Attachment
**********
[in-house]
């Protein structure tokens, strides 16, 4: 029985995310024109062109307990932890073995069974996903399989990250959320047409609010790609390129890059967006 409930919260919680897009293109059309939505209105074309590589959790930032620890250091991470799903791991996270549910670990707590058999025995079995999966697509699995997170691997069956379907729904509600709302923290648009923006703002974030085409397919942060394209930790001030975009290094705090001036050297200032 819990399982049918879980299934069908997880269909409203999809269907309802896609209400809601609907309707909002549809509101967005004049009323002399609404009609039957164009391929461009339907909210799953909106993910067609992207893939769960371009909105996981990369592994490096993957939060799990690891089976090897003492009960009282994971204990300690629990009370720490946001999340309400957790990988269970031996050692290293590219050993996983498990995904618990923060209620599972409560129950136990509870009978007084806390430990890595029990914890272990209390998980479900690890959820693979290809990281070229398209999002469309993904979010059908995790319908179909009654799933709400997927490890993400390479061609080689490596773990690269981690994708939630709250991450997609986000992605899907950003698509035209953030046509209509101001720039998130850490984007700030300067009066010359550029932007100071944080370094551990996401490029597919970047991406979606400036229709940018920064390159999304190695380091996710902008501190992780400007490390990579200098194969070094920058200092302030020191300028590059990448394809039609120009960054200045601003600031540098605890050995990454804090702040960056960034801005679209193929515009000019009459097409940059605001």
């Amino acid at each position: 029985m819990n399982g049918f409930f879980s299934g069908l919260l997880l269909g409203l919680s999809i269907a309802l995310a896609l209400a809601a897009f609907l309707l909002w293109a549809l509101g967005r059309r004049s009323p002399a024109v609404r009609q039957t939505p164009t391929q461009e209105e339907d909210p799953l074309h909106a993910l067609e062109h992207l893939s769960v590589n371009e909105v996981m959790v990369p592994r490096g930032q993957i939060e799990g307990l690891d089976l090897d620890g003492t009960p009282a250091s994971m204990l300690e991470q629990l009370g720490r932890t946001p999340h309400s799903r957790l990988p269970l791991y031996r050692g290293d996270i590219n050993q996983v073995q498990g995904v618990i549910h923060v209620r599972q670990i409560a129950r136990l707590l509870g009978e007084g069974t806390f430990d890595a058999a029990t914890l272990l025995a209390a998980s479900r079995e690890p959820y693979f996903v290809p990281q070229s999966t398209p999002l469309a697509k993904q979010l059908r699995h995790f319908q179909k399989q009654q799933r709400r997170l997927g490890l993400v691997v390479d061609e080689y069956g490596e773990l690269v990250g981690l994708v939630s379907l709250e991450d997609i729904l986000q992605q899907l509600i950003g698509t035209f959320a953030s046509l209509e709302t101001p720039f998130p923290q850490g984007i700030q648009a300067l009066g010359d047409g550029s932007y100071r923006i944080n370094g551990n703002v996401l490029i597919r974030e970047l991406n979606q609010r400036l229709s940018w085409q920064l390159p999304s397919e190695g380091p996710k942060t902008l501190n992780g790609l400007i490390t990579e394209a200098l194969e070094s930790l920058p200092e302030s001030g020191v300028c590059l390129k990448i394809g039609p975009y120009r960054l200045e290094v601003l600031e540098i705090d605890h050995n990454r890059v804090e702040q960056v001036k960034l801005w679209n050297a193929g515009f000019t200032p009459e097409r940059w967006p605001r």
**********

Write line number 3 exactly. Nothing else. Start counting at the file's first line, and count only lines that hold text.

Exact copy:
């Amino acid at each position: 029985m819990n399982g049918f409930f879980s299934g069908l919260l997880l269909g409203l919680s999809i269907a309802l995310a896609l209400a809601a897009f609907l309707l909002w293109a549809l509101g967005r059309r004049s009323p002399a024109v609404r009609q039957t939505p164009t391929q461009e209105e339907d909210p799953l074309h909106a993910l067609e062109h992207l893939s769960v590589n371009e909105v996981m959790v990369p592994r490096g930032q993957i939060e799990g307990l690891d089976l090897d620890g003492t009960p009282a250091s994971m204990l300690e991470q629990l009370g720490r932890t946001p999340h309400s799903r957790l990988p269970l791991y031996r050692g290293d996270i590219n050993q996983v073995q498990g995904v618990i549910h923060v209620r599972q670990i409560a129950r136990l707590l509870g009978e007084g069974t806390f430990d890595a058999a029990t914890l272990l025995a209390a998980s479900r079995e690890p959820y693979f996903v290809p990281q070229s999966t398209p999002l469309a697509k993904q979010l059908r699995h995790f319908q179909k399989q009654q799933r709400r997170l997927g490890l993400v691997v390479d061609e080689y069956g490596e773990l690269v990250g981690l994708v939630s379907l709250e991450d997609i729904l986000q992605q899907l509600i950003g698509t035209f959320a953030s046509l209509e709302t101001p720039f998130p923290q850490g984007i700030q648009a300067l009066g010359d047409g550029s932007y100071r923006i944080n370094g551990n703002v996401l490029i597919r974030e970047l991406n979606q609010r400036l229709s940018w085409q920064l390159p999304s397919e190695g380091p996710k942060t902008l501190n992780g790609l400007i490390t990579e394209a200098l194969e070094s930790l920058p200092e302030s001030g020191v300028c590059l390129k990448i394809g039609p975009y120009r960054l200045e290094v601003l600031e540098i705090d605890h050995n990454r890059v804090e702040q960056v001036k960034l801005w679209n050297a193929g515009f000019t200032p009459e097409r940059w967006p605001r």